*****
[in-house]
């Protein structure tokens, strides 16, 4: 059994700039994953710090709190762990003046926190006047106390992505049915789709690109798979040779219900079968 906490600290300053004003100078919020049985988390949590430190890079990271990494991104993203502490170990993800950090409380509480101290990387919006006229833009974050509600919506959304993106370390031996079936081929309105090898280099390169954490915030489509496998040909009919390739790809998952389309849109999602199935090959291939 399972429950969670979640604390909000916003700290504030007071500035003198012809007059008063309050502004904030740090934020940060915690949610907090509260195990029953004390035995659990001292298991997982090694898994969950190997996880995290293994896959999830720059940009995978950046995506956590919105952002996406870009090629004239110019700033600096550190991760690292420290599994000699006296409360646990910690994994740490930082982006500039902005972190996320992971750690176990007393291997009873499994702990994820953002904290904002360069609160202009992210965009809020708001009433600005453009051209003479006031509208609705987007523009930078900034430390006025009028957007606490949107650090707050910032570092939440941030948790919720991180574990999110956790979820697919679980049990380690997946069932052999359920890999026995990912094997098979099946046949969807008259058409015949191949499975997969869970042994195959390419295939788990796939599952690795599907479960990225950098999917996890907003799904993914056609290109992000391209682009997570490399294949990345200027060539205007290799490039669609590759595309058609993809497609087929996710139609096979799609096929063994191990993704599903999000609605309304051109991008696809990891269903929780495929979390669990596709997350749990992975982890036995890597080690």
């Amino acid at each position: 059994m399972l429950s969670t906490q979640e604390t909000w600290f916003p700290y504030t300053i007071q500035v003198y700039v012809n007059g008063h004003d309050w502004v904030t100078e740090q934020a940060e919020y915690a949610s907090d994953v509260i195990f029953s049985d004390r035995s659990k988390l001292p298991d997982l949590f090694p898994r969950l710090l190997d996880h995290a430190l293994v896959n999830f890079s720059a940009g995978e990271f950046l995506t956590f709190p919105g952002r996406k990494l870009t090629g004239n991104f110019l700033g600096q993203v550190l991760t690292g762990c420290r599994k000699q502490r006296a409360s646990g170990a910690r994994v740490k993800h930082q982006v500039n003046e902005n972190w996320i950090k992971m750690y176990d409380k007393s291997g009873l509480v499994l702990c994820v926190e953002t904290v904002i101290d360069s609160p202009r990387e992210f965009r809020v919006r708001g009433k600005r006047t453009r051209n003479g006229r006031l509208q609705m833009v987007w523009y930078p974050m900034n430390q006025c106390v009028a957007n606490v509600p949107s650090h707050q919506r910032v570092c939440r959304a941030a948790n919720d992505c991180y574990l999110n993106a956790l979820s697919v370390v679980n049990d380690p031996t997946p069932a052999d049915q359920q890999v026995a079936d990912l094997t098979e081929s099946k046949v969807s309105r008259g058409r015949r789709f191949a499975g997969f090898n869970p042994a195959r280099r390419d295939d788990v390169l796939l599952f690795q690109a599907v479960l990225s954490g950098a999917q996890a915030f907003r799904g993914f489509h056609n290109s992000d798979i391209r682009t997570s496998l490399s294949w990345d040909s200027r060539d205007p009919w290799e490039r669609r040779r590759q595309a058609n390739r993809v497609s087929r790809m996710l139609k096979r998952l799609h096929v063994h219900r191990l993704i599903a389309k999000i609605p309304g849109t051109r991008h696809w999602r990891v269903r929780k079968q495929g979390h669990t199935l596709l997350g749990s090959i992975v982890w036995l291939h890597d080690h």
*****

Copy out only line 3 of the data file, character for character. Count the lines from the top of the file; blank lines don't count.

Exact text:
């Amino acid at each position: 059994m399972l429950s969670t906490q979640e604390t909000w600290f916003p700290y504030t300053i007071q500035v003198y700039v012809n007059g008063h004003d309050w502004v904030t100078e740090q934020a940060e919020y915690a949610s907090d994953v509260i195990f029953s049985d004390r035995s659990k988390l001292p298991d997982l949590f090694p898994r969950l710090l190997d996880h995290a430190l293994v896959n999830f890079s720059a940009g995978e990271f950046l995506t956590f709190p919105g952002r996406k990494l870009t090629g004239n991104f110019l700033g600096q993203v550190l991760t690292g762990c420290r599994k000699q502490r006296a409360s646990g170990a910690r994994v740490k993800h930082q982006v500039n003046e902005n972190w996320i950090k992971m750690y176990d409380k007393s291997g009873l509480v499994l702990c994820v926190e953002t904290v904002i101290d360069s609160p202009r990387e992210f965009r809020v919006r708001g009433k600005r006047t453009r051209n003479g006229r006031l509208q609705m833009v987007w523009y930078p974050m900034n430390q006025c106390v009028a957007n606490v509600p949107s650090h707050q919506r910032v570092c939440r959304a941030a948790n919720d992505c991180y574990l999110n993106a956790l979820s697919v370390v679980n049990d380690p031996t997946p069932a052999d049915q359920q890999v026995a079936d990912l094997t098979e081929s099946k046949v969807s309105r008259g058409r015949r789709f191949a499975g997969f090898n869970p042994a195959r280099r390419d295939d788990v390169l796939l599952f690795q690109a599907v479960l990225s954490g950098a999917q996890a915030f907003r799904g993914f489509h056609n290109s992000d798979i391209r682009t997570s496998l490399s294949w990345d040909s200027r060539d205007p009919w290799e490039r669609r040779r590759q595309a058609n390739r993809v497609s087929r790809m996710l139609k096979r998952l799609h096929v063994h219900r191990l993704i599903a389309k999000i609605p309304g849109t051109r991008h696809w999602r990891v269903r929780k079968q495929g979390h669990t199935l596709l997350g749990s090959i992975v982890w036995l291939h890597d080690h």